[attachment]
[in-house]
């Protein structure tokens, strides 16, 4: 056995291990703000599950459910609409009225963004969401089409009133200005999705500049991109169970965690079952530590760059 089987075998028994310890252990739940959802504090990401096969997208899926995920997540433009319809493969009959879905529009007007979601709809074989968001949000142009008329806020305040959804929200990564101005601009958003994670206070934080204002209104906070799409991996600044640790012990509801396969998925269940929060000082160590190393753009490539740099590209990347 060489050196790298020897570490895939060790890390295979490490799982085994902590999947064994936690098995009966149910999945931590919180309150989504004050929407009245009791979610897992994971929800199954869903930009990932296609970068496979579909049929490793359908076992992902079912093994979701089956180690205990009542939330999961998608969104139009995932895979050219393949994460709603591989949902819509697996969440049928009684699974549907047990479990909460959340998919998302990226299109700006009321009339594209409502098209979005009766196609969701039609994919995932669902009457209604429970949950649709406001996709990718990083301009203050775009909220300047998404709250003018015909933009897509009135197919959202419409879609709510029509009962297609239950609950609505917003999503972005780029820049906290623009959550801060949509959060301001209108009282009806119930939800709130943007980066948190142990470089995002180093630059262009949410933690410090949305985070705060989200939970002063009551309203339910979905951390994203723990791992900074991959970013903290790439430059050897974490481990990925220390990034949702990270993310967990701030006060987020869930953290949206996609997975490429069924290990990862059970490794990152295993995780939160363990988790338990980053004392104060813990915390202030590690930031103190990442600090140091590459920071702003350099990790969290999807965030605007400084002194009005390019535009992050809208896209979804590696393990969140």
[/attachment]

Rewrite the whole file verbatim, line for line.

[in-house]
């Protein structure tokens, strides 16, 4: 056995291990703000599950459910609409009225963004969401089409009133200005999705500049991109169970965690079952530590760059 089987075998028994310890252990739940959802504090990401096969997208899926995920997540433009319809493969009959879905529009007007979601709809074989968001949000142009008329806020305040959804929200990564101005601009958003994670206070934080204002209104906070799409991996600044640790012990509801396969998925269940929060000082160590190393753009490539740099590209990347 060489050196790298020897570490895939060790890390295979490490799982085994902590999947064994936690098995009966149910999945931590919180309150989504004050929407009245009791979610897992994971929800199954869903930009990932296609970068496979579909049929490793359908076992992902079912093994979701089956180690205990009542939330999961998608969104139009995932895979050219393949994460709603591989949902819509697996969440049928009684699974549907047990479990909460959340998919998302990226299109700006009321009339594209409502098209979005009766196609969701039609994919995932669902009457209604429970949950649709406001996709990718990083301009203050775009909220300047998404709250003018015909933009897509009135197919959202419409879609709510029509009962297609239950609950609505917003999503972005780029820049906290623009959550801060949509959060301001209108009282009806119930939800709130943007980066948190142990470089995002180093630059262009949410933690410090949305985070705060989200939970002063009551309203339910979905951390994203723990791992900074991959970013903290790439430059050897974490481990990925220390990034949702990270993310967990701030006060987020869930953290949206996609997975490429069924290990990862059970490794990152295993995780939160363990988790338990980053004392104060813990915390202030590690930031103190990442600090140091590459920071702003350099990790969290999807965030605007400084002194009005390019535009992050809208896209979804590696393990969140």